http://in.bgu.ac.il/en/Pages/news/michael-feige-rip.aspx

Ben-Gurion University of the Negev bows its head in mourning and sends its deepest condolences to the family of Dr. Michael Feige, who was murdered by terrorists in the attack on the Sarona Market in Tel Aviv last night.

Dr. Michael Feige, 58, was head of the Israel Studies Track in the Faculty of Humanities and Social Sciences and a member of the Ben-Gurion Research Institute for the Study of Israel and Zionism at Ben-Gurion University of the Negev. A sociologist and anthropologist, he specialized in Israeli society, collective memory and political myth.

His book Settling in the Hearts: Jewish Fundamentalism in the Occupied Territories won the Shapiro Prize for Best Book from the Association for Israel Studies in 2010.

Prof. Oren Yiftachel, head of the Department of Interdisciplinary Studies at BGU: “Michael was a colleague and friend. This is a very sad day. He was one of those who was head and shoulders above the crowd. An amazing person and a fantastic researcher. An anthropologist and sociologist of Israeli society. He was not political despite researching political subjects. One of his famous research studies was a comparison between Peace Now and the Gush Emunim settlers in his book One Space, Two Places. He has another famous study about Mini Israel, and about what the site says about Israelis.

“He was a very important researcher who delved into sensitive topics and derived interesting insights. He was one of the good ones, open and attentive. He was a true democrat, a rare breed in that regard. This is a heavy loss for our university. He had the ability to understand all sides and therefore he was such a good anthropologist.

He was born in Israel in 1957 and received all three of his degrees from the Hebrew University of Jerusalem in Sociology.

Feige is survived by his wife Nurit and three daughters.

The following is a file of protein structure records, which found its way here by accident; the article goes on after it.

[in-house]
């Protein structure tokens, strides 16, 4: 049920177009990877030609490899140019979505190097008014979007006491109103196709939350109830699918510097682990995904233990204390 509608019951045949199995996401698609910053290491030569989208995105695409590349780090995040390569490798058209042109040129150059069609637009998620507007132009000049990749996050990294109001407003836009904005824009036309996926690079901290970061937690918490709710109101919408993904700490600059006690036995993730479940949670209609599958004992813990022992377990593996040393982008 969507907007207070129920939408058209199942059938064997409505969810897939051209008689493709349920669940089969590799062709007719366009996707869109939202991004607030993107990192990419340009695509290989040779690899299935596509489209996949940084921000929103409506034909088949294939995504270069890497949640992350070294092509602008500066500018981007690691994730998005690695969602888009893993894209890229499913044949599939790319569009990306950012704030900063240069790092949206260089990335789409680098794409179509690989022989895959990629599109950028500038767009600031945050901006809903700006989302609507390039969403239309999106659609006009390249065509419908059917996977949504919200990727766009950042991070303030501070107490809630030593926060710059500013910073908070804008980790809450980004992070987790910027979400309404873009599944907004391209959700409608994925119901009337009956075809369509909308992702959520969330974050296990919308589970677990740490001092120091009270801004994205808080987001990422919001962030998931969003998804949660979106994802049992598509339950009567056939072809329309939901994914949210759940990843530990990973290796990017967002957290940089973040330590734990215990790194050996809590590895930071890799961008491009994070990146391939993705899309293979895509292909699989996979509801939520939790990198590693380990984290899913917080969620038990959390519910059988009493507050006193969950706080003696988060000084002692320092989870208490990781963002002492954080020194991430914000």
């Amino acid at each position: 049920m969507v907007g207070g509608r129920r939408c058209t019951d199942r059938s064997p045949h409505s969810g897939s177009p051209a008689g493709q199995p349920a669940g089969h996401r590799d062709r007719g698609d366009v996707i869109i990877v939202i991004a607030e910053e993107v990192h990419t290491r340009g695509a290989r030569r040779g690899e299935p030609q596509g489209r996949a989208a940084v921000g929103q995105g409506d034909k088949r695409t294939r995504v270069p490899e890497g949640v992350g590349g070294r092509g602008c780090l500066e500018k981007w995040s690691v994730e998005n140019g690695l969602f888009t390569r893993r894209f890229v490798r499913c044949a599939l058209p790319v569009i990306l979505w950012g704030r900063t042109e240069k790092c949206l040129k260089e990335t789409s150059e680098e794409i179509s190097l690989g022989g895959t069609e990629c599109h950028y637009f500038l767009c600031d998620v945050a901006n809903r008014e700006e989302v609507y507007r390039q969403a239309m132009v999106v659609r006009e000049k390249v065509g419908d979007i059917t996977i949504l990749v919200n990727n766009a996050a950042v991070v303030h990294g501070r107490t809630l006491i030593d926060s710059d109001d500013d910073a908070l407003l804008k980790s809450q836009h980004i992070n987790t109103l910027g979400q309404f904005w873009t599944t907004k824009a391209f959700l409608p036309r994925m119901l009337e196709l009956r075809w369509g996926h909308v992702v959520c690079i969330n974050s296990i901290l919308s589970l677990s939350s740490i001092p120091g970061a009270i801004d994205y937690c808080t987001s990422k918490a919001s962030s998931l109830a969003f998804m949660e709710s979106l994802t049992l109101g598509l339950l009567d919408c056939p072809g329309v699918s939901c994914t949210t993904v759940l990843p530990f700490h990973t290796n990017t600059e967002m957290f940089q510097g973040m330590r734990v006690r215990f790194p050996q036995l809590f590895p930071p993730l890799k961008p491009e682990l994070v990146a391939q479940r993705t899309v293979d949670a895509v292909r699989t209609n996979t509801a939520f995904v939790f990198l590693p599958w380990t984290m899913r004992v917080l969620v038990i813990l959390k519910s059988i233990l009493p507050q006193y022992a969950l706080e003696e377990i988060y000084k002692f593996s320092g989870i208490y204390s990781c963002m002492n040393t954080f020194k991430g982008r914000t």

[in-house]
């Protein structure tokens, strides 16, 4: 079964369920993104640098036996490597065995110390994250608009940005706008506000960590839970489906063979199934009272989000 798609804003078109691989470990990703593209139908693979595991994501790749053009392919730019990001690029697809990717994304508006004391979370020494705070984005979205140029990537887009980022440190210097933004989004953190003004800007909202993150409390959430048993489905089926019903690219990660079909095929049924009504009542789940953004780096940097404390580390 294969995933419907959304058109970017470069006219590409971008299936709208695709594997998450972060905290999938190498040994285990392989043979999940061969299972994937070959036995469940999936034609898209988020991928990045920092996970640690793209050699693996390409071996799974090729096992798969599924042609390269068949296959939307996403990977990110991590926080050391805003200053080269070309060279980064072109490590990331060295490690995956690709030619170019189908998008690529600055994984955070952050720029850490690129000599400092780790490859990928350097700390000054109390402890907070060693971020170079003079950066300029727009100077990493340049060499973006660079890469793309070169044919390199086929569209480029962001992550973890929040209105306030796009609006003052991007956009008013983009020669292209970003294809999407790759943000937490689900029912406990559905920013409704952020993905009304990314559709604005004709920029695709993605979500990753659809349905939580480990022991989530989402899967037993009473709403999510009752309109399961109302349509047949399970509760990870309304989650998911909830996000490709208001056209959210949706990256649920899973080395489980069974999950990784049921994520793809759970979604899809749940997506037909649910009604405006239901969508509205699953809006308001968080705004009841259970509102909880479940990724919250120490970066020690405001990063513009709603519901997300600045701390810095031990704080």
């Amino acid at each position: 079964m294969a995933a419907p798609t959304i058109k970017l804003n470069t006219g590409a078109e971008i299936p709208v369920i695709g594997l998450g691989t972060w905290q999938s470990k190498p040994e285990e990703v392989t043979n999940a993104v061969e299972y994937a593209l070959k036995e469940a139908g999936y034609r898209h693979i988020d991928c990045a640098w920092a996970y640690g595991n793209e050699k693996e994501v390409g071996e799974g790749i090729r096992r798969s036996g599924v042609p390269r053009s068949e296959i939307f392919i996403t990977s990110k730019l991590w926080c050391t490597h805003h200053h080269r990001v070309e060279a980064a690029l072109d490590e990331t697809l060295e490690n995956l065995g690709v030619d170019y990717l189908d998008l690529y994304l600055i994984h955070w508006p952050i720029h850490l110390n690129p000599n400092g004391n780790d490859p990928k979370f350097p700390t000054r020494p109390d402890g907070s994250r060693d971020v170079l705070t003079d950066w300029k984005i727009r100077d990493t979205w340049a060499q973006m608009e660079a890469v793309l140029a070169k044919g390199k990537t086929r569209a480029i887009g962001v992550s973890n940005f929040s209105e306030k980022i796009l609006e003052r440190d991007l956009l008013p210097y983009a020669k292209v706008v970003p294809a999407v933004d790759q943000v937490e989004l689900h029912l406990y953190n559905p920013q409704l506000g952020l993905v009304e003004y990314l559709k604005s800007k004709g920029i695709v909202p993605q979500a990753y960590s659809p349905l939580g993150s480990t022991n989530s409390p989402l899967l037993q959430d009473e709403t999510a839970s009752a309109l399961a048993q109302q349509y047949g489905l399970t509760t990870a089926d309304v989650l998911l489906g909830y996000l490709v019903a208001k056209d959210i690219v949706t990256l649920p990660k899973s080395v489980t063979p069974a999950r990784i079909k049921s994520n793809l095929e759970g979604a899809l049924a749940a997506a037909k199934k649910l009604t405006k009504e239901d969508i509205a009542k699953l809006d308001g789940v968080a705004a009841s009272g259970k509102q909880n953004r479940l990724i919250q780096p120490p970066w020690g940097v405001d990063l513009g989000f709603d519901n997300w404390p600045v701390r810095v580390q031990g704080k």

Michael Feige facebook photos

Memories are being left on his Facebook page:

Michael Feige Facebook comment

Students, faculty and staff at Ben-Gurion University also issued a statement, which reads in part:

All who knew Michael knew that he was always able to combine his penetrating and analytical thinking with a profound respect for others and a gentle and accepting manner even in argument and debate.

Michael was a friend, scholar, and teacher. Above all, Michael was the incarnation of a man of reason, tolerance and peace.

We are left with a deep and painful void with his loss.

I reached out to AAA for comment, but as of this writing have not heard bacK:

Does AAA have an official reaction to the murder of Israeli anthropologist Dr. Michael Feige of Ben Gurion University in the Tel Aviv restaurant shooting yesterday? Does AAA condemn the murder? Does AAA intend to reconsider its censure of Israeli security measures in light of the attack carried out by two people who infiltrated Israel from the West Bank?

[Update 10:25 a.m.] AAA forwarded me this statement in response to my request:

AAA Mourns Israeli Anthropologist Killed in Tel Aviv Shooting

We are deeply saddened by the tragic death of Dr. Michael Feige, professor of anthropology at Ben Gurion University. Dr. Feige was killed in yesterday’s shooting in Tel Aviv. His and all loss of life make it all the more urgent that peace with justice be achieved in Israel-Palestine. Violence must come to an immediate end. Our thoughts and prayers are with Dr. Feige’s family at this time.

Meanwhile, in Tel Aviv, mourners gather at the site of the shooting.

[Tel Aviv attack mourners at Max Brenner restaurant][photo credit: Legal Insurrection]

[Tel Aviv attack mourners at Max Brenner restaurant][photo credit: Legal Insurrection]

[Tel Aviv attack mourners near Serona Market][Photo credit: Legal Insurrection]

[Tel Aviv attack mourners near Serona Market][Photo credit: Legal Insurrection]

[media at Max Brenner restaurant - owner in red][Photo credit: Legal Insurrection]

[media at Max Brenner restaurant – owner in red][Photo credit: Legal Insurrection]

In another example of Israeli resilience, the diners returned this morning to the Max Brenner restaurant:

[Diners return to Max Brenner restaurant day after shooting][Photo credit: Legal Insurrection]

[Diners return to Max Brenner restaurant day after shooting][Photo credit: Legal Insurrection]

They are remembering not only Dr. Feige, but also Ido Ben-Ari (42), Mila Mishayev (33), and Ilana Nava (39)

And the Israeli government has revoked the easing of security measures implemented for Ramadan.